My online article last week met with some harsh criticism, some of it trivial (yes, there were a couple of typos) and some wrong-headed (I did not misrepresent the HEMP party’s preferences).
However, the facts in the article are accurate, and the conclusions drawn from those facts are unassailable.
The gist is that HEMP, Stop CSG and WikiLeaks have, by preferencing far-right minor parties, made it more likely that on the final count one of those parties (the Shooters and Fishers, Family First or Pauline Hanson) will snatch the last senate seat from the Greens. Not definite, just more likely.
Please note that I did not state that HEMP and Stop CSG have actually preferenced the Shooters and Fishers above the Greens (that piece of stupidity belongs to WikiLeaks alone). What I said was that votes for them could get placed on the Shooters and Fishers’ pile by way of one of the other right-wing groups they have preferred to the Greens.
All that needs to happen is for just one of those groups to still be in play when, for example, a HEMP candidate is eliminated. His votes will be transferred to the highest preferenced group still live on HEMP’s list. If this is a right-wing mob, those votes can then travel to the Shooters and Fishers party (or some other unsavoury destination) when the group is eliminated in its turn. Merely preferencing Greens above Shooters and Fishers without considering what appears on the rest of your preference card will not prevent your vote going in an undesirable direction.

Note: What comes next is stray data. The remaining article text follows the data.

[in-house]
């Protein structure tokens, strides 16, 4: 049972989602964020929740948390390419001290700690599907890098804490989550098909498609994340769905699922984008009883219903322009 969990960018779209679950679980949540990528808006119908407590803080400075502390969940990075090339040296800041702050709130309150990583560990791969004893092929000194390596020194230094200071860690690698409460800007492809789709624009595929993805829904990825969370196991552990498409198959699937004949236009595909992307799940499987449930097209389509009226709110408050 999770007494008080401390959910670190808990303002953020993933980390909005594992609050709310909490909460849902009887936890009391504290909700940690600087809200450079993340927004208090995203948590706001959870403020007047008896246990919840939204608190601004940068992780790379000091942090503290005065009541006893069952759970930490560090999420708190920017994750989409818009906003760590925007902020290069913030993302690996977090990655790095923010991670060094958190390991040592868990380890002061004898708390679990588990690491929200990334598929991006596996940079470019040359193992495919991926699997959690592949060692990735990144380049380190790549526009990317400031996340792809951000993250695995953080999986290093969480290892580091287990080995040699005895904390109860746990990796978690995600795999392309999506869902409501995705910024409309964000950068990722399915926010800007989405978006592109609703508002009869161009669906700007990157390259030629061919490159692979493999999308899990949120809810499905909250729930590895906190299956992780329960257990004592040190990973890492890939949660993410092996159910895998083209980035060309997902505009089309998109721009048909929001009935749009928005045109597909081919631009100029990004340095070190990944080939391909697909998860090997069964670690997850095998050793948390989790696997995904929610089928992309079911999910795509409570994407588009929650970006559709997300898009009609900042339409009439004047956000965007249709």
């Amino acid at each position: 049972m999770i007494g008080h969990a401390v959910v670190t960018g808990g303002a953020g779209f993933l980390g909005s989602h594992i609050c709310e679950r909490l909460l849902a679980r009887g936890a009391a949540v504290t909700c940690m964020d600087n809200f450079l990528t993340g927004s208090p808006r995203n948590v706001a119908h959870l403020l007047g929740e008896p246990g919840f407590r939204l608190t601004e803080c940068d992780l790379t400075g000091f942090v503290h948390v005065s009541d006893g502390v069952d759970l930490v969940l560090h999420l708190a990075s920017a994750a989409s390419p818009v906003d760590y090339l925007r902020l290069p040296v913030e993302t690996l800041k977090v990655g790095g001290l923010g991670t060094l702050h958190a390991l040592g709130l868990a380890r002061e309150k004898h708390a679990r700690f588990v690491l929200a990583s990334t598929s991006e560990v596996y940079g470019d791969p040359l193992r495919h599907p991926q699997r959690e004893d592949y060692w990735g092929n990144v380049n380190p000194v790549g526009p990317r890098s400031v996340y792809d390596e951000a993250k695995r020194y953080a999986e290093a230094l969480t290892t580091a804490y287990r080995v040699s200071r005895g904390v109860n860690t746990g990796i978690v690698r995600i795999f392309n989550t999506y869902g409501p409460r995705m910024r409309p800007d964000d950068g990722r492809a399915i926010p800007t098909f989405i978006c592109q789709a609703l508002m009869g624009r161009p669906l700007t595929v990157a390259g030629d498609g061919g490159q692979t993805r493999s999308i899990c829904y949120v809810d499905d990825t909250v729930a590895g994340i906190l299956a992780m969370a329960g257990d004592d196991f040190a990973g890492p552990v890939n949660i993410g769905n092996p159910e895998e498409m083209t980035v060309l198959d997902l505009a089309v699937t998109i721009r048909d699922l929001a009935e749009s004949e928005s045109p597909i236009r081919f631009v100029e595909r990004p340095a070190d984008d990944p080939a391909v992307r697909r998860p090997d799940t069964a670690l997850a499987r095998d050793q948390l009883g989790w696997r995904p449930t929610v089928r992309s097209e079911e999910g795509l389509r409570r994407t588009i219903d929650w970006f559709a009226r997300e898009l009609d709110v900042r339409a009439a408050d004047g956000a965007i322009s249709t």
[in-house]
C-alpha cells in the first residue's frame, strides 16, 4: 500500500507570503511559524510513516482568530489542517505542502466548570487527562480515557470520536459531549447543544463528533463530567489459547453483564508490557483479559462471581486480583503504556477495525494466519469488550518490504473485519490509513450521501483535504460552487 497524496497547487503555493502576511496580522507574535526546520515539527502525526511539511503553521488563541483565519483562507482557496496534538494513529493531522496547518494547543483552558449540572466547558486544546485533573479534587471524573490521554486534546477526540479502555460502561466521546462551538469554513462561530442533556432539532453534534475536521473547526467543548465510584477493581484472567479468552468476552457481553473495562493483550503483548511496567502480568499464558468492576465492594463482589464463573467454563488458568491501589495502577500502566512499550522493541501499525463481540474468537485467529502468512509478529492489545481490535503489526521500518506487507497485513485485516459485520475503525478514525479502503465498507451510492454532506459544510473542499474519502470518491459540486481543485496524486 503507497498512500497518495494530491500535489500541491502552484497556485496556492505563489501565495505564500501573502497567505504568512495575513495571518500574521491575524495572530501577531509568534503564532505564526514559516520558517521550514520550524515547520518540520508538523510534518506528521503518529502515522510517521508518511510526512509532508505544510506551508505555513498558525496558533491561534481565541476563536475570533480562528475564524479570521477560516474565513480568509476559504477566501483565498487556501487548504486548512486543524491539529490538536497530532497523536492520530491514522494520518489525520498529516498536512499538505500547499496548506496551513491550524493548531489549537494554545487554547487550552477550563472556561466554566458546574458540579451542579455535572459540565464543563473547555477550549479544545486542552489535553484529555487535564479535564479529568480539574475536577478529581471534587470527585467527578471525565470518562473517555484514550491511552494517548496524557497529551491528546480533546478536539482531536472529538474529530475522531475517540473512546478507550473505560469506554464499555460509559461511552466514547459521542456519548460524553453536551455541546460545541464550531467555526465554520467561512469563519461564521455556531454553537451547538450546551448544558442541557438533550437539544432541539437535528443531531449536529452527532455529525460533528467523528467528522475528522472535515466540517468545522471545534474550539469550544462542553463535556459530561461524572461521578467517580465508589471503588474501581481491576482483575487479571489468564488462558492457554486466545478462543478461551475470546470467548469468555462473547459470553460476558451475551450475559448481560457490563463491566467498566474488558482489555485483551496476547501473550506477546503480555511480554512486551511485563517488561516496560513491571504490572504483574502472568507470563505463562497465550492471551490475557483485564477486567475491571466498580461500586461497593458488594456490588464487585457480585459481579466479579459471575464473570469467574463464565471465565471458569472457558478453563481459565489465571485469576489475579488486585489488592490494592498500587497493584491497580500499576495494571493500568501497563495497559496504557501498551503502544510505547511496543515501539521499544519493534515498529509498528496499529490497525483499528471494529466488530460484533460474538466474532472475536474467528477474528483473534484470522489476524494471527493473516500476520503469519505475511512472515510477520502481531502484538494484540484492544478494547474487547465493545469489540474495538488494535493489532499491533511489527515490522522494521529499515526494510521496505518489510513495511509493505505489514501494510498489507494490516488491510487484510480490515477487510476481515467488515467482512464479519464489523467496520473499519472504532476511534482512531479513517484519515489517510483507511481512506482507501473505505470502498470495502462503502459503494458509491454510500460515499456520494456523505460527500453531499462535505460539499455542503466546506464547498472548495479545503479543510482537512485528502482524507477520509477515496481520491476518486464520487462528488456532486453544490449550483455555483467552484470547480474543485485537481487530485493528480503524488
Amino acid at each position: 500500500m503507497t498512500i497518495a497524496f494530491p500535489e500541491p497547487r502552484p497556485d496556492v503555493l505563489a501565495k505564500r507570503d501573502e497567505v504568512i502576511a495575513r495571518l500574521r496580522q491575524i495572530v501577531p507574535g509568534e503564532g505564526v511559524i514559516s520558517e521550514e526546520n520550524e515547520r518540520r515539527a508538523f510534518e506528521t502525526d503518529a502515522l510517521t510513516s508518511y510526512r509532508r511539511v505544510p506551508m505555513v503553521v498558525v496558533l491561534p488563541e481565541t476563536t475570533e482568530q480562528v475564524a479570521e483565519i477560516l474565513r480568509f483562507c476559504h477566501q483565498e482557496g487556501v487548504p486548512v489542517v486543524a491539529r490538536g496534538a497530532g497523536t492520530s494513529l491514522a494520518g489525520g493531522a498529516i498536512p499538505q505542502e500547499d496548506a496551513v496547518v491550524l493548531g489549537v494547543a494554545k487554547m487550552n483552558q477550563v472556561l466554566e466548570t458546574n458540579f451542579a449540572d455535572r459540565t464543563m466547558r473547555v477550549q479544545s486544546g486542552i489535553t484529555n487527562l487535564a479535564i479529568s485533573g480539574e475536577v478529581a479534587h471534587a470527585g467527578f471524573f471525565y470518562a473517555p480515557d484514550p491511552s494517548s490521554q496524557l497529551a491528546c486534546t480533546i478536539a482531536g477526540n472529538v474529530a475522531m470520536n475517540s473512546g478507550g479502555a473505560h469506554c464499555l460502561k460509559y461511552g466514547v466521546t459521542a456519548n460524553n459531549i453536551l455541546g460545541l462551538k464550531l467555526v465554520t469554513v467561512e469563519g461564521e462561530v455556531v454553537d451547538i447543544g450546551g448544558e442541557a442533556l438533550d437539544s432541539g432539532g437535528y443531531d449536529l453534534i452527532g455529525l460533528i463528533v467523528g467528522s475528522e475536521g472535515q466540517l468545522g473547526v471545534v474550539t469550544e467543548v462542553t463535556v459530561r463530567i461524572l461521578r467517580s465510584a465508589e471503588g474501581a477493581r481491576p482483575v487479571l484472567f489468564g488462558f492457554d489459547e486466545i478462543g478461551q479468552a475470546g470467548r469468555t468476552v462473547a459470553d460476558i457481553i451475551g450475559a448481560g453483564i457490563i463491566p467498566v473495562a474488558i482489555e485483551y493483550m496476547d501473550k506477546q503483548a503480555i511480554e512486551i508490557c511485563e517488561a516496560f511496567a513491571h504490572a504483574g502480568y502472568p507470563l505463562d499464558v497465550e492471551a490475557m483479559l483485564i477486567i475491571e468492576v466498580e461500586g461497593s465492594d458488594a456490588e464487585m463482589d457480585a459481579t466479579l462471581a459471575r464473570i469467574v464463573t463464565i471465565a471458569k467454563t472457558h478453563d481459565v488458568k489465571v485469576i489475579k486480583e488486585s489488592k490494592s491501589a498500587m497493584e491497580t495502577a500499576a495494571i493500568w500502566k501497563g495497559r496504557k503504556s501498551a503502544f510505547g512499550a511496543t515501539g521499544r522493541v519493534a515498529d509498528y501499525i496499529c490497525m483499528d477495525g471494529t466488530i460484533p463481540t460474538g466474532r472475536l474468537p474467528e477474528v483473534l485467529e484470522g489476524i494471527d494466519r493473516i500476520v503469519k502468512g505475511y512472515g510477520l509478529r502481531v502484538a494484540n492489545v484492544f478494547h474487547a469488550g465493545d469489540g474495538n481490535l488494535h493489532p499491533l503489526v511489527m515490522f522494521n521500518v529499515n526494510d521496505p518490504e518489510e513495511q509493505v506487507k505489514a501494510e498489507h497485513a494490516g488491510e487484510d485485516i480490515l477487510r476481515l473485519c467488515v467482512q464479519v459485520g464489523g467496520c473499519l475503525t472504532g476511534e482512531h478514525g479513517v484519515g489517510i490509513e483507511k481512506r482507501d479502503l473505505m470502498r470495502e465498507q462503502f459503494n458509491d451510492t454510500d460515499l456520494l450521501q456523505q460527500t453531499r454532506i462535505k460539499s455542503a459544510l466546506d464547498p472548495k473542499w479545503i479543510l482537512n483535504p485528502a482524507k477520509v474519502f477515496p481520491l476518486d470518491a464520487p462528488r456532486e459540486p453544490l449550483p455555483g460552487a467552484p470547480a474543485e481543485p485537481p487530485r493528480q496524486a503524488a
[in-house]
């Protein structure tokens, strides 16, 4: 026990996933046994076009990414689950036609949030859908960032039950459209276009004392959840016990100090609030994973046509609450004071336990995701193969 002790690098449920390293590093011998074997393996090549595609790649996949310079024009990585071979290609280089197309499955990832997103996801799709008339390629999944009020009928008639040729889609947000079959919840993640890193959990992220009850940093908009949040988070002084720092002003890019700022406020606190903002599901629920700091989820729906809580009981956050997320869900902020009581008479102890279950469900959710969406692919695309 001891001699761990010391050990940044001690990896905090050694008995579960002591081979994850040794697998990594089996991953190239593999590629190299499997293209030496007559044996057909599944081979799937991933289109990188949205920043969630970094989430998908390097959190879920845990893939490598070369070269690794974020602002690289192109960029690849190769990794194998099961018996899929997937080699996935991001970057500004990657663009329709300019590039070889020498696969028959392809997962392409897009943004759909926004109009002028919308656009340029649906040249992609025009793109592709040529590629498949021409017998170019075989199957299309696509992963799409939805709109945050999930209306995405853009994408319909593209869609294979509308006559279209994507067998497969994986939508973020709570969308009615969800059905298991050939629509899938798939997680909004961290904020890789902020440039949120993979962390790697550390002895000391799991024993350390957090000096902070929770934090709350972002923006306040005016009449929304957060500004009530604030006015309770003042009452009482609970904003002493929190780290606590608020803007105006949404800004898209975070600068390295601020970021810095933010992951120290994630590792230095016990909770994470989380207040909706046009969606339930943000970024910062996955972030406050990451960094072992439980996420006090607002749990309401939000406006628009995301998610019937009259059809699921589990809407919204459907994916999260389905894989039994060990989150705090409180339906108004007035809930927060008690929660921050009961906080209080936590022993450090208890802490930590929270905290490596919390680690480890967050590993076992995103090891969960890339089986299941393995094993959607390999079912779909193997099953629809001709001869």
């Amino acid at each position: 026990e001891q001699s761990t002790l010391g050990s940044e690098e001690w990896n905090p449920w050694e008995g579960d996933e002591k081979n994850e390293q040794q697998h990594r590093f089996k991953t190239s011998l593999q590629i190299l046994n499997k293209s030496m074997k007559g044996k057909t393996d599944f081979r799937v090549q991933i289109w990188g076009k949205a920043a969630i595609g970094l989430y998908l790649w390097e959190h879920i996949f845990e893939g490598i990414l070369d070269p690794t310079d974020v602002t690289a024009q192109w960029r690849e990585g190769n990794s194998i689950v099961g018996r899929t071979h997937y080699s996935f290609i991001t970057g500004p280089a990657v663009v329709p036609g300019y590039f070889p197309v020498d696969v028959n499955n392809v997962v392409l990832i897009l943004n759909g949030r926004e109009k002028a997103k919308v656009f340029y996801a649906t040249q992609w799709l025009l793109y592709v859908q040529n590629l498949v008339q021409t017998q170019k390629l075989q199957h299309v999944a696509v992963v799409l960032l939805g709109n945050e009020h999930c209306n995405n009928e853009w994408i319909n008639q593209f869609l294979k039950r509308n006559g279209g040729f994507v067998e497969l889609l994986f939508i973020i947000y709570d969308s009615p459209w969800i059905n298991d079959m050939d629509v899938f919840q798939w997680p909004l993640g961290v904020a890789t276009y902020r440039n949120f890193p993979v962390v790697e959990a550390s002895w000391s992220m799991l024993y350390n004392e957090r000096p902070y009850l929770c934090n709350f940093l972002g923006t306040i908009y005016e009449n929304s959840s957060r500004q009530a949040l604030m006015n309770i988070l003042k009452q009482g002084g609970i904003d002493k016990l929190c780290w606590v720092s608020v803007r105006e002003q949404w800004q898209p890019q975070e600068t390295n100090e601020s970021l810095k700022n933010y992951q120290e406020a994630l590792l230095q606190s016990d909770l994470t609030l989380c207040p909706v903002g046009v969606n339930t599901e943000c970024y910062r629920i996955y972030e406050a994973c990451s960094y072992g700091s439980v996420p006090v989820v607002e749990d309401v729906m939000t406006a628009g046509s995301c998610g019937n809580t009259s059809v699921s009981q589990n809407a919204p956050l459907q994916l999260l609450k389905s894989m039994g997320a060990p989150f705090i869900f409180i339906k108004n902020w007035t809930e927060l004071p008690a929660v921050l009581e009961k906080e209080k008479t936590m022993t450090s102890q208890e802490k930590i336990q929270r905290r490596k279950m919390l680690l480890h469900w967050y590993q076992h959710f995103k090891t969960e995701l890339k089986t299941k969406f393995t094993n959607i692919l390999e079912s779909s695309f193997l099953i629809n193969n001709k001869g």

It’s not as if we haven’t seen voting disasters before. If you think 110 candidates and 44 parties makes this senate ballot difficult, remember the 1999 NSW Upper House had 264 candidates and 81 parties. Glenn Druery, the infamous ‘preference whisperer’, organised the harvesting of minor party preferences so effectively in that election that Malcolm Jones of the Outdoor Recreation Party won a seat with a primary vote of just 0.2 per cent.
The problem is that given enough small parties in the ballot the preferential voting system can be ‘gamed’ and Mr Druery woke up to this earlier than others. His baleful presence can be discerned in the WikiLeaks debacle, and in the Stop CSG preference list. Another gamer is the candidate for the Liberal Democrats, David Leyonhjelm, who has set up a couple of right-wing micro parties and has close links with several others.
The complexity of preferences in the senate is a good reason for playing it safe and voting above the line for the Greens. They are sympathetic to the causes of HEMP, WikiLeaks and Stop CSG whereas Shooters and Fishers are sympathetic only to slaughter. The point is that exchanging preferences with the enemy is a dangerous strategy in which right-wing parties have a better track record than progressives.